Anesthesia Error Lawyers in Washington

anesthesia error

When patients undergo surgery, they aren’t just relying on the surgeon. They also put their trust in the hands of the people who provide anesthesia. Inattention and mistakes during this critical phase of care can have dangerous consequences.

Who provides anesthesia care?

Anesthesia may be provided by a medical doctor with special training in anesthesia (an “anesthesiologist”), or by a specially trained advanced practice nurse (a “nurse anesthetist,” or “CRNA”). Sometimes medical residents in training will be involved in providing anesthesia care. In most cases, patients will not know exactly who will provide their anesthesia care until shortly before the procedure. During longer surgeries, responsibility for anesthesia is commonly handed off during meal breaks, or at the end of a shift.

How do anesthesia errors occur?

Care must be taken in all phases of anesthesia. Patients must be properly assessed for risk factors such as sleep apnea, medication allergies, and prior bad reactions to anesthesia. In the operating room, the anesthetic medication must be given in appropriate doses. During surgery, patients must be carefully monitored and positioned to avoid airway problems and nerve damage. At the end of surgery, the anesthesia must be “reversed,” which requires close attention by the surgical and post-surgical care team.  Beyond the operating table, the recovery room team plays a critical role in responding to over-sedation and keeping patients safe.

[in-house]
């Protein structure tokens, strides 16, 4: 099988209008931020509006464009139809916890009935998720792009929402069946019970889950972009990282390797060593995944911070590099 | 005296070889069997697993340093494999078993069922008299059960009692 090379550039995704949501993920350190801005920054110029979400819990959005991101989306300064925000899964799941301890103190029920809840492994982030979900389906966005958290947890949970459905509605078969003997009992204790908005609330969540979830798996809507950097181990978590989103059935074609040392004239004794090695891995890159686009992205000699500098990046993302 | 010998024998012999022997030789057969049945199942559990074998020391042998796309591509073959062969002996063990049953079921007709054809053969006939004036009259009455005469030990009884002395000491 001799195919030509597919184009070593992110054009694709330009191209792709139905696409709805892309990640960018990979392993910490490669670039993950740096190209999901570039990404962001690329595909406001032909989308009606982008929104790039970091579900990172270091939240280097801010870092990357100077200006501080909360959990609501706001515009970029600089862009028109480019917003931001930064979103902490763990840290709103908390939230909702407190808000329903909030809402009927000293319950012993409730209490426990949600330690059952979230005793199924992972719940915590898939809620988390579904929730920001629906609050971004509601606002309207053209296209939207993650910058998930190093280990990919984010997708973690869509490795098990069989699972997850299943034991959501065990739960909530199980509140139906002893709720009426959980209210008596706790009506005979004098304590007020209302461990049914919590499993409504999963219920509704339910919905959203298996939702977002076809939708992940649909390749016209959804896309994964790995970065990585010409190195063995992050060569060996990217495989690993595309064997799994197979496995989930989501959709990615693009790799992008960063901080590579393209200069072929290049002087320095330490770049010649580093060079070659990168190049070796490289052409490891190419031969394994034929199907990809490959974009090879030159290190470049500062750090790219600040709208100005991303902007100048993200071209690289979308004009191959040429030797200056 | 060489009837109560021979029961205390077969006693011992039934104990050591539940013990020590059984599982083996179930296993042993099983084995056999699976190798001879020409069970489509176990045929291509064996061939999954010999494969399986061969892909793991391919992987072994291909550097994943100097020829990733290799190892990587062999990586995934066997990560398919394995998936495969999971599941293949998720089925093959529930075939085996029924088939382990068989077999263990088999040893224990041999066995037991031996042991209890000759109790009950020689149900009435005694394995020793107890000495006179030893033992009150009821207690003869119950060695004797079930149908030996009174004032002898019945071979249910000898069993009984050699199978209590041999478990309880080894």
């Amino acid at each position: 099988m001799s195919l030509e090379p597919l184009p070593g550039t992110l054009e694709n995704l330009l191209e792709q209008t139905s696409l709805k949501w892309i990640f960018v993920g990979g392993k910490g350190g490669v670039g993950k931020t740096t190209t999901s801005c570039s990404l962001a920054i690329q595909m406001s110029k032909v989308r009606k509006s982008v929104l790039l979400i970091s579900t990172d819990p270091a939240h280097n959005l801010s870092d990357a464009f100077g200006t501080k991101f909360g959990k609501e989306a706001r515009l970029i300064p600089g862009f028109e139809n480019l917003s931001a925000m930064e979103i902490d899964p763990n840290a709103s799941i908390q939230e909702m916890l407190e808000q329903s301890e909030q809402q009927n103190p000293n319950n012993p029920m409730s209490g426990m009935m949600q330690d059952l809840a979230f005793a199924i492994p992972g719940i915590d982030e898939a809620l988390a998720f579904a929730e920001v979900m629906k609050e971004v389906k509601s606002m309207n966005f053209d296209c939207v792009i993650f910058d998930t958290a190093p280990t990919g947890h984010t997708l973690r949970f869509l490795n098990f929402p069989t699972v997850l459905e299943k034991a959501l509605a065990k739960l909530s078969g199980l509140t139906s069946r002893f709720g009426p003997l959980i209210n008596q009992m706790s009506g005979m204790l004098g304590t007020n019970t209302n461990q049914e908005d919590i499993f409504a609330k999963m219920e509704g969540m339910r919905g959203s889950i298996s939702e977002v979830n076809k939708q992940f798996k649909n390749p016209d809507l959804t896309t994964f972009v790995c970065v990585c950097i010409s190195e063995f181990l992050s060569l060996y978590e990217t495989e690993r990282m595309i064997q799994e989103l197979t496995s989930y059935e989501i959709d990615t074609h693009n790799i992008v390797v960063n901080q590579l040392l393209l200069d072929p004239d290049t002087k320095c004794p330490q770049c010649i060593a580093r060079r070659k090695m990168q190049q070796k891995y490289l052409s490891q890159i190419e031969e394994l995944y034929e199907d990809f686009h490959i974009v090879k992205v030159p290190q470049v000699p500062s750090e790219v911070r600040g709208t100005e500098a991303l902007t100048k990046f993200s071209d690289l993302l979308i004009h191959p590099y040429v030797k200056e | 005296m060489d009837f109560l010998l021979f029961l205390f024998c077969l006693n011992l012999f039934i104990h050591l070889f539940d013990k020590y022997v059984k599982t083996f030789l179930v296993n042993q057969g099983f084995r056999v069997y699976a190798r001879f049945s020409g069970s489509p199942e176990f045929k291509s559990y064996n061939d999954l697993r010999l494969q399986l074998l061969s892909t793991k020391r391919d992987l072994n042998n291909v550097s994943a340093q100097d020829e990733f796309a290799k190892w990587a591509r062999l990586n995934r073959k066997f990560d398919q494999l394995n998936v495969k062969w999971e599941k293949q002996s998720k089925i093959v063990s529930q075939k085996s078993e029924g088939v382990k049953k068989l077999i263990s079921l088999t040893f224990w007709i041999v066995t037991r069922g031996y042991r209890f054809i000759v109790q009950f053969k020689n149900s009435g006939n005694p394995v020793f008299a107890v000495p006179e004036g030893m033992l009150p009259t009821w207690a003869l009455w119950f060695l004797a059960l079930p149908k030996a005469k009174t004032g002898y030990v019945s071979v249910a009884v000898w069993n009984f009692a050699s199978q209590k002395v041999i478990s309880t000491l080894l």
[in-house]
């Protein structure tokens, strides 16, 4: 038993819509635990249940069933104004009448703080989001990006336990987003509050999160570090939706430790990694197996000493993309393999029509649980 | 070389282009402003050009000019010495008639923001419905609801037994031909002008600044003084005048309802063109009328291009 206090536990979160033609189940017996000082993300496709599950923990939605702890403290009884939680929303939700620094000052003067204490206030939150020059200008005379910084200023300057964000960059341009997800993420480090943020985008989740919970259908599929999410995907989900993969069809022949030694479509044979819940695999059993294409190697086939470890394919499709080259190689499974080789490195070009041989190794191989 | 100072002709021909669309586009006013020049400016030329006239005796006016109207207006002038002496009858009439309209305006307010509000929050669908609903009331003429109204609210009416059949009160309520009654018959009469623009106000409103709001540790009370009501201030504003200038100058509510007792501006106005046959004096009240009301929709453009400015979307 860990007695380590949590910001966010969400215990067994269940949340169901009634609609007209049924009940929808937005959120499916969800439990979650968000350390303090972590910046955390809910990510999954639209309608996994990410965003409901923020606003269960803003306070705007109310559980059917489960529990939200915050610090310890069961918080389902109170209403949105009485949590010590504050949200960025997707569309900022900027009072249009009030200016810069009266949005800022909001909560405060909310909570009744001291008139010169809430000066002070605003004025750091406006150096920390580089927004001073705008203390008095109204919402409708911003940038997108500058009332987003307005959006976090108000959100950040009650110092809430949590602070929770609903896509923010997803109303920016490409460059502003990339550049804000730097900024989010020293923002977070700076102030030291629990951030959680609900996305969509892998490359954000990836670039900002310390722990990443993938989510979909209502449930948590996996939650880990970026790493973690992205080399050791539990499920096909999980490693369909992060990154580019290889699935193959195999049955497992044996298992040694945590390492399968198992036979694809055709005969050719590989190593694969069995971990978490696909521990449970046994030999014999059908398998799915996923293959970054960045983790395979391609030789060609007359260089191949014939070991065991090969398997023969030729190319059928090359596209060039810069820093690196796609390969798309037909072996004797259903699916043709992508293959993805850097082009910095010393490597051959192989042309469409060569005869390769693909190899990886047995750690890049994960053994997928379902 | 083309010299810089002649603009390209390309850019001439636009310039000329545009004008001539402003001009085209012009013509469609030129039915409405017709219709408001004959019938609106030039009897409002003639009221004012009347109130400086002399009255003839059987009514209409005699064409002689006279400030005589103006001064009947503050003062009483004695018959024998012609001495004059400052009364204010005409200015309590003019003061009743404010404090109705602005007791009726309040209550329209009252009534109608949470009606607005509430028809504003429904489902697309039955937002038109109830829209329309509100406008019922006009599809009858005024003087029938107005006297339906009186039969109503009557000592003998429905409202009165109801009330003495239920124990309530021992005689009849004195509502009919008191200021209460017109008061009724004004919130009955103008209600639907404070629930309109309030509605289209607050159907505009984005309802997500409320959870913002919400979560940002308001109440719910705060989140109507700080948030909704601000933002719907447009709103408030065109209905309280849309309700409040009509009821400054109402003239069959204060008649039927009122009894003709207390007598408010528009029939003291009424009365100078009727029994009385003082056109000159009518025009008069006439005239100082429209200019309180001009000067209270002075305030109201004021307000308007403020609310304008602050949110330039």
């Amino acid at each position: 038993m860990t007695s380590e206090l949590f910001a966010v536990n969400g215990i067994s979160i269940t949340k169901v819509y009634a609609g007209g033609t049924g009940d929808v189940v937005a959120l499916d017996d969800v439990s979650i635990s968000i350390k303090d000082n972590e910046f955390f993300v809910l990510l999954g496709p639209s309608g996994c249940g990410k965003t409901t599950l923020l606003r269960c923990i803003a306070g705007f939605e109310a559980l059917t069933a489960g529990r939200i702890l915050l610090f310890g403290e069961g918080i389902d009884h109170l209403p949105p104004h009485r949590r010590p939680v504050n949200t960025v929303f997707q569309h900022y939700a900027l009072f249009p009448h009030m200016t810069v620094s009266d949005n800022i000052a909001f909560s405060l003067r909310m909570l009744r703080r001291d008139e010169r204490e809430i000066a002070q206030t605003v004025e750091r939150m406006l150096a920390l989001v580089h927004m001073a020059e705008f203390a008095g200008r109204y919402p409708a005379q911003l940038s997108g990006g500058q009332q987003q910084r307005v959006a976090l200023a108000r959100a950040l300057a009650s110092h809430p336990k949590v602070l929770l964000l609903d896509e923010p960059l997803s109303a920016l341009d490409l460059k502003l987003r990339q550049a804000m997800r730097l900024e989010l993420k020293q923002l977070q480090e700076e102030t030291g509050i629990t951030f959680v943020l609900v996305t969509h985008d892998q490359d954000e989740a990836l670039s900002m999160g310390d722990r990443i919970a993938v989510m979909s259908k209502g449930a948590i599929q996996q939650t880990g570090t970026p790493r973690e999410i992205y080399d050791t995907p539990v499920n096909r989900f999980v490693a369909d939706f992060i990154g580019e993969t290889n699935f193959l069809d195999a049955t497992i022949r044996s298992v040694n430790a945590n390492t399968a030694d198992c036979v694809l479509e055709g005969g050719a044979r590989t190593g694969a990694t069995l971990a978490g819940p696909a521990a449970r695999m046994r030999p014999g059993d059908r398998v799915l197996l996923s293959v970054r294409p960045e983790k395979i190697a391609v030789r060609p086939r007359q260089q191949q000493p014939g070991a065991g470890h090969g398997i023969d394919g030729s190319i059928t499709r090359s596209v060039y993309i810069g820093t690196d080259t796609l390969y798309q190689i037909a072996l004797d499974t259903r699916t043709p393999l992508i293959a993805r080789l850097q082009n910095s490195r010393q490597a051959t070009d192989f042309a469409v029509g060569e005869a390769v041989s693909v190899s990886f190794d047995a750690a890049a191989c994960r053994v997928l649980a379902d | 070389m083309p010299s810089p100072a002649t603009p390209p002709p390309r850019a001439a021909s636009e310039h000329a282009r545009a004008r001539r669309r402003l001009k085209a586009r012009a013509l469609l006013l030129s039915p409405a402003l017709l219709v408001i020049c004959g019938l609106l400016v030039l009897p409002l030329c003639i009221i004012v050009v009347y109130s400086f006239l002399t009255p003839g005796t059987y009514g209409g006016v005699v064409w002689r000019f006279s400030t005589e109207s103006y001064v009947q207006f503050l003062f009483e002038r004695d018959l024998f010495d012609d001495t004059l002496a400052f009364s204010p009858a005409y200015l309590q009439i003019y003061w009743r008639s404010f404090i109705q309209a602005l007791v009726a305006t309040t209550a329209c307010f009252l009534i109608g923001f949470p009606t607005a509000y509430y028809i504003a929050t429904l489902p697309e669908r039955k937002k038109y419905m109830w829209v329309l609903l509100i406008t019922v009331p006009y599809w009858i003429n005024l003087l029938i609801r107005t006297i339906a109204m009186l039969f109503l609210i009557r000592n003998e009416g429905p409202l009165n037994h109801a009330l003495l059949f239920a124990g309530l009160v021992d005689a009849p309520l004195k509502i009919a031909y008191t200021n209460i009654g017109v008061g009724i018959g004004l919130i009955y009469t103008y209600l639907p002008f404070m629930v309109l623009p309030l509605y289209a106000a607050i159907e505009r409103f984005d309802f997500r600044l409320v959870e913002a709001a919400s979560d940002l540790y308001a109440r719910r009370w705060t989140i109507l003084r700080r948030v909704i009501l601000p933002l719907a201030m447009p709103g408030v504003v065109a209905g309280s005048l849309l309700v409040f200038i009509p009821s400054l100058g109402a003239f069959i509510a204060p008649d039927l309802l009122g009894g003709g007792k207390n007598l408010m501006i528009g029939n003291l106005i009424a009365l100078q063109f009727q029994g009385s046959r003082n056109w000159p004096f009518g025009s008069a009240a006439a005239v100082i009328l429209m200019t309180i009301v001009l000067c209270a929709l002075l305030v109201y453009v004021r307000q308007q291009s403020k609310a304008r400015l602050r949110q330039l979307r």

Examples of negligent anesthesia care include:

  • Failure to identify patients with pre-existing airway problems, including obstructive sleep apnea
  • Mistakes in calculating and administering medication doses
  • Errors in delivering spinal and epidural anesthesia
  • Improper placement of breathing tubes and IV lines
  • Missing critical changes in the patient’s condition, including blood oxygenation levels and blood pressure
  • Improper positioning of the patient
  • Discharging patients from the Post-Anesthesia Care Unit (PACU) before they have recovered from the effects of anesthesia
  • Delays in responding to critical problems during or after anesthesia care

A fundamental goal of anesthesia care is to safely sedate and numb patients while still delivering all of the oxygen the body needs to fuel the brain, heart, and other critical organs. During “general anesthesia,” a breathing tube and ventilator are necessary. In “conscious sedation,” a patient is medicated but continues to breathe independently during the procedure. In either type of anesthesia, problems with a patient’s oxygenation can quickly turn dangerous. Lack of oxygen can result in:

  • Brain damage
  • Seizure
  • Stroke
  • Heart attack
  • Organ failure
  • Death

How do I know if there was an anesthesia error?

Often, family members are told that there were “complications” after a patient is injured or dies as a result of an anesthesia error. Family members frequently have unanswered questions about what happened, and wonder about mistakes or negligent care.

The attorneys at Tinker Law Firm, PLLC are experienced in reviewing anesthesia error cases, and search for red flags in the medical record. The firm also consults experts anesthesiologists, anesthetists, and nurses to review medical records and provide their opinions about the care. To talk to our team about your situation, call us today or fill out our online contact form for a free claim evaluation.